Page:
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Originally published Thursday, May 23, 2013 at 3:04 PM

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Wit, style on display in Bergdorf Goodman documentary

Matthew Miele’s documentary “Scatter My Ashes at Bergdorf’s” is essentially a commercial for the famed department store, writes Moira Macdonald — but a very entertaining one.

Seattle Times movie critic

Movie Review 3 stars

‘Scatter My Ashes at Bergdorf’s,’ a documentary directed by Matthew Miele. 93 minutes. Rated PG-13 for a brief sexual reference. Varsity, Meridian.

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As if the title of Matthew Miele’s documentary “Scatter My Ashes at Bergdorf’s” wasn’t doing enough to pare down its audience, let me note that this film is, basically, a commercial for a department store. But when that store is Bergdorf Goodman, the 112-year-old doyenne of high fashion that sits on Manhattan’s Fifth Avenue just a diamond’s throw from Central Park ... well, a 93-minute commercial, particularly one made with the wit and style of this one, might well find an audience.

Despite an early scene in which Joan Rivers, a loyal Bergdorf’s shopper, notes that “People who take fashion seriously are idiots,” “Scatter My Ashes” at times has a reverential tone that doesn’t serve it well. (Particularly off-key: Somebody early on oozily opines that ultraexpensive stores like Bergdorf’s are a necessity — “you need this for the American dream.”) But as the movie merrily hops through more than 100 interviews, it’s often a wickedly funny showcase for the fashion world’s numerous larger-than-life personalities. There’s Karl Lagerfeld, looking like he’s on a break from duty on some sort of extremely dapper firing squad; “Sex and the City” designer Patricia Field, hair glowing like a cherry lollipop; Michael Kors, rasping from behind his sunglasses; legendary Bergdorf’s personal shopper Betty Halbreich, clearly someone you wouldn’t want to mess with. (“What would you be doing if you weren’t doing this?” an off-camera voice asks her. Halbreich, who’s in her 80s, doesn’t pause for a second: “Drinking.”)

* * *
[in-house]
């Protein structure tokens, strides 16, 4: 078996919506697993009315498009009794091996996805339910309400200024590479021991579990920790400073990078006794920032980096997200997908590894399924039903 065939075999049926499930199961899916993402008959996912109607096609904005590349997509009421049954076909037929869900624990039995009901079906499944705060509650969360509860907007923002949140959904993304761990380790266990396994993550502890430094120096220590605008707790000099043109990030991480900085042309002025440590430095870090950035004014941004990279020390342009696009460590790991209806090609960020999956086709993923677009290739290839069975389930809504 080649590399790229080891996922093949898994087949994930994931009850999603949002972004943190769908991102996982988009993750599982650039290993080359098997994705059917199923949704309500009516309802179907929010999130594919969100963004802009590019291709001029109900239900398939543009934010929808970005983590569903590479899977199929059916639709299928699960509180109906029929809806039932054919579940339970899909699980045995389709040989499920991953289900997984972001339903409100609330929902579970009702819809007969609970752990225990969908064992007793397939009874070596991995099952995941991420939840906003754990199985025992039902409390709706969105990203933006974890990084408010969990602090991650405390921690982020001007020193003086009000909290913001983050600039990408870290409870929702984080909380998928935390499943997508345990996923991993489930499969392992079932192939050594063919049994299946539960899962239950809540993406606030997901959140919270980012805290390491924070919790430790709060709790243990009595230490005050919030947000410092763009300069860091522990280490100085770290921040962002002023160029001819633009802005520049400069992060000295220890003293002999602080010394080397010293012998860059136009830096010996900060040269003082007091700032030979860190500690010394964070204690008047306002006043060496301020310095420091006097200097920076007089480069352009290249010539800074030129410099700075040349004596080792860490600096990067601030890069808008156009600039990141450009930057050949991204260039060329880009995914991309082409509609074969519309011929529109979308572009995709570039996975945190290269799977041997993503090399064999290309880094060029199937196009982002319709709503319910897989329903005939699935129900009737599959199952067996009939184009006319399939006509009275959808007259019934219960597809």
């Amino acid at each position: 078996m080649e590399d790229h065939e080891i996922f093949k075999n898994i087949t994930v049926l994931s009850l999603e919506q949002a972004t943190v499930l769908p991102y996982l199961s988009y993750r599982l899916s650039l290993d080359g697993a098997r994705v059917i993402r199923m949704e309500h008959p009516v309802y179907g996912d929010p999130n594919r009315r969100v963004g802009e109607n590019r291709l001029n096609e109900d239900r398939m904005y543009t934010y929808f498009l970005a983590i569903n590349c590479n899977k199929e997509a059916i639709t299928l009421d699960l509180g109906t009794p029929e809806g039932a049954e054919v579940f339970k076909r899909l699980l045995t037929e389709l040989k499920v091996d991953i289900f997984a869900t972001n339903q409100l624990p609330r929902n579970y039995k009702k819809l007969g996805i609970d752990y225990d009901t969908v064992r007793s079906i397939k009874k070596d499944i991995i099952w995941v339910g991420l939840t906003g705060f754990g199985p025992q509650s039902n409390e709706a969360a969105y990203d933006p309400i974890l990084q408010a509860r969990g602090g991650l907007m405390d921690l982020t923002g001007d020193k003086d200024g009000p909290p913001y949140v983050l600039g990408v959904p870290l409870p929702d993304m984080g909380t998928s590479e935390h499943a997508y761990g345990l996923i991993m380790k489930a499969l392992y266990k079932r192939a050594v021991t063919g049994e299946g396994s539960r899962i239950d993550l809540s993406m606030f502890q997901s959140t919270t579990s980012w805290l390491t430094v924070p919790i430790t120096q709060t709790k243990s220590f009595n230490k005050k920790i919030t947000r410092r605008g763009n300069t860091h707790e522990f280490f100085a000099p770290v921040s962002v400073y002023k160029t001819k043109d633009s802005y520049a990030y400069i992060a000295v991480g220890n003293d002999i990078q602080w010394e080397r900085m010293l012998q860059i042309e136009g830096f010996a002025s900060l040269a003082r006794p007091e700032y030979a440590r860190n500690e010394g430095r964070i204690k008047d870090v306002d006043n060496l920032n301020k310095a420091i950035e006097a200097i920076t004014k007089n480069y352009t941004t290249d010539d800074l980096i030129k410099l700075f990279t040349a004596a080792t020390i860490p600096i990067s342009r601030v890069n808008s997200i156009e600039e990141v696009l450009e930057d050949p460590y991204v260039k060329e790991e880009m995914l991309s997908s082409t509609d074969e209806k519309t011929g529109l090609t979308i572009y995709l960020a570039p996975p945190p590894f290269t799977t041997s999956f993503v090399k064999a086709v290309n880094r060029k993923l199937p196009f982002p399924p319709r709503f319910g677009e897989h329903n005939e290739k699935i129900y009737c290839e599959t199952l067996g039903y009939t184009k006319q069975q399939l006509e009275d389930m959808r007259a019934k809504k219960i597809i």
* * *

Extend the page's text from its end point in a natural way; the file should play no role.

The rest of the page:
A fascinating middle section of the film describes the history of BG’s dignified 1920s building, which sits on the lot of the former Vanderbilt Mansion, and which for many decades housed the Goodman family in a 16-room apartment on the top floor. (The Goodmans had to be registered as janitors, in order to get around building-occupancy codes.) And it’s a treat to follow the progress of the store’s famously fanciful holiday window displays, which provides a throughline for the film. They are, when finished, a gloriously gilded wonderland — the stuff of dreams, on view for everyone.

Moira Macdonald: 206-464-2725 or mmacdonald@seattletimes.com

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